10 ways Google's made Android more awesome
28th Sep 2009 | 14:54
Version 1.6 lands bringing a raft of new goodies
1-5: Quick search, text to speech, power checking
The latest version of Android (1.6 or Donut) has debuted for developers, and while Google isn't calling it a major change, it does bring a good few difference to make the OS a lot more compelling.
1. Quick Search box
One of the major changes with the new Android update is a new 'Quick Search' box that essentially exposes all elements of the phone to find the file or whatever you need, meaning you can look for a contact, application, bookmark or extend the search out to the web.
Applications developed for Android 1.6 can also take advantage of this framework too, meaning you can look for elements within them in the future too, which will be handy when your menu list gets as long as your arm.
Some of you may think this is a little like Apple's new Spotlight feature on the iPhone - you'd be right, as it's pretty much identical. But Google = search, so it makes a lot of sense to put it on Android too.
2. Faster camera and improved gallery
Google is also improving the way you interact with your media in the Donut upgrade, as it's pretty basic at the moment.
The main difference is starting up the camera (which currently takes an age) will be 39 per cent faster, with processing up to a quarter faster, meaning you can move on to the next snap much quicker.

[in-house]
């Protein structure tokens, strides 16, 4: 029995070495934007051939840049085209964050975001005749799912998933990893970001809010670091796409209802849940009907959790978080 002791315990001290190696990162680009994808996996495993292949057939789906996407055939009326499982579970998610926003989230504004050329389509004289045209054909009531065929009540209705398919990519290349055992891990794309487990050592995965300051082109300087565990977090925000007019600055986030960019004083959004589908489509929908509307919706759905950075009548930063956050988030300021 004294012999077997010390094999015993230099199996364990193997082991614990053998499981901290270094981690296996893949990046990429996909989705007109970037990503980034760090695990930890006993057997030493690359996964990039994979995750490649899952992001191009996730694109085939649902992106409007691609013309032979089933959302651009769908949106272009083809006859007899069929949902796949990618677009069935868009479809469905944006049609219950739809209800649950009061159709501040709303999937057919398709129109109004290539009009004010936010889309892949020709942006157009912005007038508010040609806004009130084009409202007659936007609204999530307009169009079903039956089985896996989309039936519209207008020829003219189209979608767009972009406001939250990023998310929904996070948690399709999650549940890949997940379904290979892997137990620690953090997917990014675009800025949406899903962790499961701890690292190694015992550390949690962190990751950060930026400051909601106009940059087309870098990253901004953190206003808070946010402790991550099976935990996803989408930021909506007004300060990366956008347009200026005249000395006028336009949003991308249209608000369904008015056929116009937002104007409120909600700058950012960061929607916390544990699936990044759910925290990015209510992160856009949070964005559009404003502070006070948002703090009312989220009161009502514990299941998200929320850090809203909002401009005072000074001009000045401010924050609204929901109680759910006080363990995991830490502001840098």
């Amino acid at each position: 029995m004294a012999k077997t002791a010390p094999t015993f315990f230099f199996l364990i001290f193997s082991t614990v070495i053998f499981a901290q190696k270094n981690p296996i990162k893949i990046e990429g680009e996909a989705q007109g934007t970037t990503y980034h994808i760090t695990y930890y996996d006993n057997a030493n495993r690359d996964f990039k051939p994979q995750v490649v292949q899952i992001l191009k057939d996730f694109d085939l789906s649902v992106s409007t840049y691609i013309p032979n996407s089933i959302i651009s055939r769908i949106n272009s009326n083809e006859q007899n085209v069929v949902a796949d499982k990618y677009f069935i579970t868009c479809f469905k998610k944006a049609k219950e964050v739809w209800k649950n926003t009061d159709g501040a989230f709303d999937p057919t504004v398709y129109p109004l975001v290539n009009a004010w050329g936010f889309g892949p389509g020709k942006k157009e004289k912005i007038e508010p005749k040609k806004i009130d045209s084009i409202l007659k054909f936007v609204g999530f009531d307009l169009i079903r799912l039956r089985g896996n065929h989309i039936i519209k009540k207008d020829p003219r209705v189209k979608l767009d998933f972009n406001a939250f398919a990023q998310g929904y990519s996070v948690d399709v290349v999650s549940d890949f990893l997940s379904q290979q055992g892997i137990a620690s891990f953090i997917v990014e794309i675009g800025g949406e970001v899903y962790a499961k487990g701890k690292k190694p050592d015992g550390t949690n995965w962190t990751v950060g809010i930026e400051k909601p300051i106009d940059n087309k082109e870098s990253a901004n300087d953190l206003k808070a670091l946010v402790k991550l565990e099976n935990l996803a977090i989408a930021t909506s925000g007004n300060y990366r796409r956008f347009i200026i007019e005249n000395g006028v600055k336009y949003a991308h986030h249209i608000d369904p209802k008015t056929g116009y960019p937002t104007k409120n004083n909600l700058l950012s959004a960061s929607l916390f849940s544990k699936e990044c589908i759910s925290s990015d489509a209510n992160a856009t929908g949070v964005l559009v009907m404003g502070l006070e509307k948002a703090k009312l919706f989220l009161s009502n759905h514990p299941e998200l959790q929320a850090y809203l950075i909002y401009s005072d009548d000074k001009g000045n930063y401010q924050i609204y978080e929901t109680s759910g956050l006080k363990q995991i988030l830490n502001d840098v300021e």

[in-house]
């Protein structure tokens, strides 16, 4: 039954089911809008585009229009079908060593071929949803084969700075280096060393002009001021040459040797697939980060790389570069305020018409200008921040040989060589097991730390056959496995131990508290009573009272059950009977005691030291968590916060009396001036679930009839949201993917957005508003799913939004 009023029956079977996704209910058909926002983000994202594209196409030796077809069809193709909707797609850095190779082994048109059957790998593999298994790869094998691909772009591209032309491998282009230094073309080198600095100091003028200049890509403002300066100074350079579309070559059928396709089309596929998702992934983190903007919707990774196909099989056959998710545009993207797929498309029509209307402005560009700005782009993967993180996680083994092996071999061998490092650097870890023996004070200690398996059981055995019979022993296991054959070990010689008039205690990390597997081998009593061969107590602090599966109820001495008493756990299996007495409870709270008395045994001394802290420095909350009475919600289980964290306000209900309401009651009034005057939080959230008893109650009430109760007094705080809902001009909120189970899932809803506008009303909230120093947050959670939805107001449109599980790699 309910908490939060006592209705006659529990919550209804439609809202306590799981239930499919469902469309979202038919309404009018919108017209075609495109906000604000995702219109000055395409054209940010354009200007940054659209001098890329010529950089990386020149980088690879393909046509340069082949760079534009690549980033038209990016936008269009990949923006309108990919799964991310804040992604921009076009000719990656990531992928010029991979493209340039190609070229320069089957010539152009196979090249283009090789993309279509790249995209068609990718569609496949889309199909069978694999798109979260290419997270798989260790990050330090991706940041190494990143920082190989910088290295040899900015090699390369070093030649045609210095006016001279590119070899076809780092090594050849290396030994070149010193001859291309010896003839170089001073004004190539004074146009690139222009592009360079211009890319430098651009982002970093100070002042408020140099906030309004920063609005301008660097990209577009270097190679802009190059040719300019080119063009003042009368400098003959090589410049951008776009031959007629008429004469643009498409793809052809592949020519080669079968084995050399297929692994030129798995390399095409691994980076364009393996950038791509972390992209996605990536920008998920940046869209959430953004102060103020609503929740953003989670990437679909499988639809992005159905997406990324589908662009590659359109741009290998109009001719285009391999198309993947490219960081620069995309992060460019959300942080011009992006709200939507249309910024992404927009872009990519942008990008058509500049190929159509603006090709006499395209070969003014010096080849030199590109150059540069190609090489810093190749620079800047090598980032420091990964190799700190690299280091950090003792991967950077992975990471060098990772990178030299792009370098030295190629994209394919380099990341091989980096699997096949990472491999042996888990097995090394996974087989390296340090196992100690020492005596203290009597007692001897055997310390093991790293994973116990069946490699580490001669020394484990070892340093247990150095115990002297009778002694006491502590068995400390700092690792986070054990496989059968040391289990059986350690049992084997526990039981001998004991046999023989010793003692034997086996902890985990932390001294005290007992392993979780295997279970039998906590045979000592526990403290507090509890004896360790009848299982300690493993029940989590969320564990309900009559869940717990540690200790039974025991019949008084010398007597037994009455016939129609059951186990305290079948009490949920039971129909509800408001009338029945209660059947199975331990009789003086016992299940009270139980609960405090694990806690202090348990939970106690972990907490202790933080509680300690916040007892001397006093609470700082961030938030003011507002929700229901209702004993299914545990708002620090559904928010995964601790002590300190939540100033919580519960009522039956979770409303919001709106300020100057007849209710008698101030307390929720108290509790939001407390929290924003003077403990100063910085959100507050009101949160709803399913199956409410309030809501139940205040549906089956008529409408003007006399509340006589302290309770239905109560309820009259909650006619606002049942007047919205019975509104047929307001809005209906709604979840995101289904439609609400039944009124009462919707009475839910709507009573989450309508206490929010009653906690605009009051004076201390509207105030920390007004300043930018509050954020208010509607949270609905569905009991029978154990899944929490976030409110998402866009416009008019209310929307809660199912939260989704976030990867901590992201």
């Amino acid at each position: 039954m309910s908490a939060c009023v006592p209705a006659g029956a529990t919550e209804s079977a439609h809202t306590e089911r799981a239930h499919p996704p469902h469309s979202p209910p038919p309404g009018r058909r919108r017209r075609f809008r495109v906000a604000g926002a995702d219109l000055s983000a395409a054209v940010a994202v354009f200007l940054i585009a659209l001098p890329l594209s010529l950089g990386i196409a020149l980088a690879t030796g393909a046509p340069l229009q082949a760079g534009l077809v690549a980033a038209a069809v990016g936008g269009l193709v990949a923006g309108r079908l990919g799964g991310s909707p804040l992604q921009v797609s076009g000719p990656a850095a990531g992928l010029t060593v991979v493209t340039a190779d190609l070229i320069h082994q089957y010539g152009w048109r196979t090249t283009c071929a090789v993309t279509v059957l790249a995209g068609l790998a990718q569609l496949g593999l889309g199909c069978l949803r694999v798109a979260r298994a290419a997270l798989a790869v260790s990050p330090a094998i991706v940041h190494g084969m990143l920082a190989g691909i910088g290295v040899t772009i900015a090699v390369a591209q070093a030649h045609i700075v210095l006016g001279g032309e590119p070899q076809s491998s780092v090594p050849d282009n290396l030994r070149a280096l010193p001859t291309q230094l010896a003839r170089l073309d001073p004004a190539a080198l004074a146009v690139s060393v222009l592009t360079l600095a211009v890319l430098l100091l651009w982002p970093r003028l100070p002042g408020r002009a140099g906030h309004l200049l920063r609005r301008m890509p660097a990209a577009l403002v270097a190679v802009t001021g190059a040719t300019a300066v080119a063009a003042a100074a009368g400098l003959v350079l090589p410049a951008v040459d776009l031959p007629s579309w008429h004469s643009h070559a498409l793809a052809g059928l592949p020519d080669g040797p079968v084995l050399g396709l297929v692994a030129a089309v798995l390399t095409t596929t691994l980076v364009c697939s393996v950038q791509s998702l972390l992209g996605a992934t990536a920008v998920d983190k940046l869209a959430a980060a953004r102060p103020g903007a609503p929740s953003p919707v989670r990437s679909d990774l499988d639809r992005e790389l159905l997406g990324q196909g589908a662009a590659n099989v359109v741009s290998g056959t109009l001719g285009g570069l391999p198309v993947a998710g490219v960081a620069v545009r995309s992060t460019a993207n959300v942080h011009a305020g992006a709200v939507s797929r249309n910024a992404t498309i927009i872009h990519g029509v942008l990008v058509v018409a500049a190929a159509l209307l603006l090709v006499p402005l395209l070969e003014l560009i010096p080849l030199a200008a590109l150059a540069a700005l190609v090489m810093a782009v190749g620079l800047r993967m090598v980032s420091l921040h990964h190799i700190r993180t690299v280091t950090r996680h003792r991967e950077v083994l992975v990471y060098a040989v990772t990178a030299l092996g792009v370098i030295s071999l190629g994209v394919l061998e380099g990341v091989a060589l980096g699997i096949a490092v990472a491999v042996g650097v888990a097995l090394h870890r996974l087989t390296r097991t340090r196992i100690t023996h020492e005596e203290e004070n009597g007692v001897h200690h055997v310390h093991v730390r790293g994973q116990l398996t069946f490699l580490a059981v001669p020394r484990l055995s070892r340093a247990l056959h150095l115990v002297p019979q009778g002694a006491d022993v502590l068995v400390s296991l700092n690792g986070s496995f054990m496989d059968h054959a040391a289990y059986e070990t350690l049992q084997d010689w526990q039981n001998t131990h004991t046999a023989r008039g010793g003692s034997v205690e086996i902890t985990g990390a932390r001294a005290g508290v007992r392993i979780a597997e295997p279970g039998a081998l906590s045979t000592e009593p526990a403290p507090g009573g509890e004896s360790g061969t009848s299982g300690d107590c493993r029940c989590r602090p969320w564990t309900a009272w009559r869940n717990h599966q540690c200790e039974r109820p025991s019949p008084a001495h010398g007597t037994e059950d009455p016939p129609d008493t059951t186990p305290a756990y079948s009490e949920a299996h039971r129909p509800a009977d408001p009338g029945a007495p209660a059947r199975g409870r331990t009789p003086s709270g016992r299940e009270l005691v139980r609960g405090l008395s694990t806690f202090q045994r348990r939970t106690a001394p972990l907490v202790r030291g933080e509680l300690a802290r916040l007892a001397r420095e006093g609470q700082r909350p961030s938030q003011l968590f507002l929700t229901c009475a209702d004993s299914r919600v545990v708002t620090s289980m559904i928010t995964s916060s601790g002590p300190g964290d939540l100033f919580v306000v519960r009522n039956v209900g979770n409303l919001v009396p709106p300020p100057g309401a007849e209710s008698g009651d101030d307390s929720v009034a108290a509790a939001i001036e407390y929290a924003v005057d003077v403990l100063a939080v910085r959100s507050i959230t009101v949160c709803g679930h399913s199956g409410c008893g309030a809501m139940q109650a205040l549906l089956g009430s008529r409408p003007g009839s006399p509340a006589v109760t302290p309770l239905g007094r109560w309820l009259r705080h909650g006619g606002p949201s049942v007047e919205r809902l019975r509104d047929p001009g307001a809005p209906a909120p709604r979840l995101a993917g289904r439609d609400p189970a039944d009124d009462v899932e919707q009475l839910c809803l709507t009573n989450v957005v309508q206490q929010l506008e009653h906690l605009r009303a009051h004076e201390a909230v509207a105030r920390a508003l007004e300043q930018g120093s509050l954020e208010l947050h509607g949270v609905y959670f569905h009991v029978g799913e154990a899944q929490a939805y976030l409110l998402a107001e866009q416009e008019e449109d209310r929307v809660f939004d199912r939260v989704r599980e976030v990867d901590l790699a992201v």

And when you inevitably take oodles more rubbish photos you'll be able to delete multiple pictures with the new upgrade, which will make life a lot easier.
3. Easier to get to the camcorder
One of the problems the Android OS faces is the fact it has a very limited camera interface, and that's been slightly addressed in the 1.6 upgrade.
The camera screen now allows you to toggle between the camera and the video recorder with a little touchscreen button, meaning you don't have to mess around in the menu system when you want to capture something funny your cat's doing in real time.
4. Text to speech
Android's picked up a new function thanks to a speech engine called Pico, making it possible to talk to your phone and make it do things.
The new speech synthesis engine will even be able to recognise accents within different languages, making those from the more obscure regions with odd dialects as audible as anyone else.
If you're using legacy devices such as the G1 and the Magic, you'll need to download a new element to bring the voices to the phone, but we assume Google will make this obvious when the time comes.
5. Checking your power
If you've ever wondered where all the power has gone on your Android phone, with the battery running down faster than Usain Bolt, then this feature will please you.
The new function won't be able to stop the problem by itself, but it will give you a list of all the running applications and how power-hungry they are.
So if you find that Twidroid is nabbing all your battery, perhaps you can turn it off in the evening rather than watching the wibblings of your drunken friends.
6-10: More screen resolutions, gestures, VPN
This is something we're very excited about, as it means that the phone will now be able to respond to more than just your touch.